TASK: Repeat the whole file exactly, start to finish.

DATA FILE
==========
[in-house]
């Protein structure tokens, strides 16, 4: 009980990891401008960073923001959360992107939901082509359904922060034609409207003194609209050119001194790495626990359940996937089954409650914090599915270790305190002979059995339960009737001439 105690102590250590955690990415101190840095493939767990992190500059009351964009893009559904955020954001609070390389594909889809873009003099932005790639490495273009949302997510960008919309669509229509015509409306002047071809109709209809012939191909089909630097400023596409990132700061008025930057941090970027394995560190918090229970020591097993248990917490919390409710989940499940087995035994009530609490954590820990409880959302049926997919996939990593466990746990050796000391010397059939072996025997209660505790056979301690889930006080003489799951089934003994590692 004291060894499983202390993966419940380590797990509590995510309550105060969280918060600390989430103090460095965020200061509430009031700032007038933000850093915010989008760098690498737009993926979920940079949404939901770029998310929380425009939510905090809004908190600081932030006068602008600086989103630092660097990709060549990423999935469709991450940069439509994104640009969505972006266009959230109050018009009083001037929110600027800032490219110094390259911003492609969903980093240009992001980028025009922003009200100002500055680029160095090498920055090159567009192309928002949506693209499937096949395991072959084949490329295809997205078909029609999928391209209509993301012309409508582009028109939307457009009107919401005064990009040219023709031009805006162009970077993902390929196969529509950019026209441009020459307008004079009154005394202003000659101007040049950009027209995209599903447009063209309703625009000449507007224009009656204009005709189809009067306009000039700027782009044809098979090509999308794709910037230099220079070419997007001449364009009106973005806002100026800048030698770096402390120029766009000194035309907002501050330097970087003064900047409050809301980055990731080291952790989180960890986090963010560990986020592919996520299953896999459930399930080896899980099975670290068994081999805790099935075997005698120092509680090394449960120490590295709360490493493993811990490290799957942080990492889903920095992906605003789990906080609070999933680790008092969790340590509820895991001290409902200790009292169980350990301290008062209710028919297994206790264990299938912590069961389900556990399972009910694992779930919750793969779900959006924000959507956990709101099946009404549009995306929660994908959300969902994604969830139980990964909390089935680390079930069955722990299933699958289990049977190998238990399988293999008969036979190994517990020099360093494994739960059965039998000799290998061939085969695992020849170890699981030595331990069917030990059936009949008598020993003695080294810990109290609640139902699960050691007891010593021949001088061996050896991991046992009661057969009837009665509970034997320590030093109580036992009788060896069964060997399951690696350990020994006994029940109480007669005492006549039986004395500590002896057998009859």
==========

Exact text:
[in-house]
């Protein structure tokens, strides 16, 4: 009980990891401008960073923001959360992107939901082509359904922060034609409207003194609209050119001194790495626990359940996937089954409650914090599915270790305190002979059995339960009737001439 105690102590250590955690990415101190840095493939767990992190500059009351964009893009559904955020954001609070390389594909889809873009003099932005790639490495273009949302997510960008919309669509229509015509409306002047071809109709209809012939191909089909630097400023596409990132700061008025930057941090970027394995560190918090229970020591097993248990917490919390409710989940499940087995035994009530609490954590820990409880959302049926997919996939990593466990746990050796000391010397059939072996025997209660505790056979301690889930006080003489799951089934003994590692 004291060894499983202390993966419940380590797990509590995510309550105060969280918060600390989430103090460095965020200061509430009031700032007038933000850093915010989008760098690498737009993926979920940079949404939901770029998310929380425009939510905090809004908190600081932030006068602008600086989103630092660097990709060549990423999935469709991450940069439509994104640009969505972006266009959230109050018009009083001037929110600027800032490219110094390259911003492609969903980093240009992001980028025009922003009200100002500055680029160095090498920055090159567009192309928002949506693209499937096949395991072959084949490329295809997205078909029609999928391209209509993301012309409508582009028109939307457009009107919401005064990009040219023709031009805006162009970077993902390929196969529509950019026209441009020459307008004079009154005394202003000659101007040049950009027209995209599903447009063209309703625009000449507007224009009656204009005709189809009067306009000039700027782009044809098979090509999308794709910037230099220079070419997007001449364009009106973005806002100026800048030698770096402390120029766009000194035309907002501050330097970087003064900047409050809301980055990731080291952790989180960890986090963010560990986020592919996520299953896999459930399930080896899980099975670290068994081999805790099935075997005698120092509680090394449960120490590295709360490493493993811990490290799957942080990492889903920095992906605003789990906080609070999933680790008092969790340590509820895991001290409902200790009292169980350990301290008062209710028919297994206790264990299938912590069961389900556990399972009910694992779930919750793969779900959006924000959507956990709101099946009404549009995306929660994908959300969902994604969830139980990964909390089935680390079930069955722990299933699958289990049977190998238990399988293999008969036979190994517990020099360093494994739960059965039998000799290998061939085969695992020849170890699981030595331990069917030990059936009949008598020993003695080294810990109290609640139902699960050691007891010593021949001088061996050896991991046992009661057969009837009665509970034997320590030093109580036992009788060896069964060997399951690696350990020994006994029940109480007669005492006549039986004395500590002896057998009859």